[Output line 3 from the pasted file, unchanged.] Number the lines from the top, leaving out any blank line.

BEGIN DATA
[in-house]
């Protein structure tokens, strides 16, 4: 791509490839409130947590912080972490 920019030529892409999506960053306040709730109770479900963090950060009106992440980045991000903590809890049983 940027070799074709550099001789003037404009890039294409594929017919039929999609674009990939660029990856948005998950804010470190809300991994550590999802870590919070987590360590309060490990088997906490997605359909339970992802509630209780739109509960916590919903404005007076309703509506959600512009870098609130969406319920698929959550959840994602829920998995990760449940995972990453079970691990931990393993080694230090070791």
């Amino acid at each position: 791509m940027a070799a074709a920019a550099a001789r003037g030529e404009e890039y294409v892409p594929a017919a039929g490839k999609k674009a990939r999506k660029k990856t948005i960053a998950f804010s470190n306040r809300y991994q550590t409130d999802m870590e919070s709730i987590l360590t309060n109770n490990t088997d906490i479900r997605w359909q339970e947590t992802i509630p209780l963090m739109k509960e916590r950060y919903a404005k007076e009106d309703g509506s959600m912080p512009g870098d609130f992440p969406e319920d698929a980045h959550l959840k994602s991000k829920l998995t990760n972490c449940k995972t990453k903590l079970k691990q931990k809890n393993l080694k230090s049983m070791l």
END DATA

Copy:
């Amino acid at each position: 791509m940027a070799a074709a920019a550099a001789r003037g030529e404009e890039y294409v892409p594929a017919a039929g490839k999609k674009a990939r999506k660029k990856t948005i960053a998950f804010s470190n306040r809300y991994q550590t409130d999802m870590e919070s709730i987590l360590t309060n109770n490990t088997d906490i479900r997605w359909q339970e947590t992802i509630p209780l963090m739109k509960e916590r950060y919903a404005k007076e009106d309703g509506s959600m912080p512009g870098d609130f992440p969406e319920d698929a980045h959550l959840k994602s991000k829920l998995t990760n972490c449940k995972t990453k903590l079970k691990q931990k809890n393993l080694k230090s049983m070791l």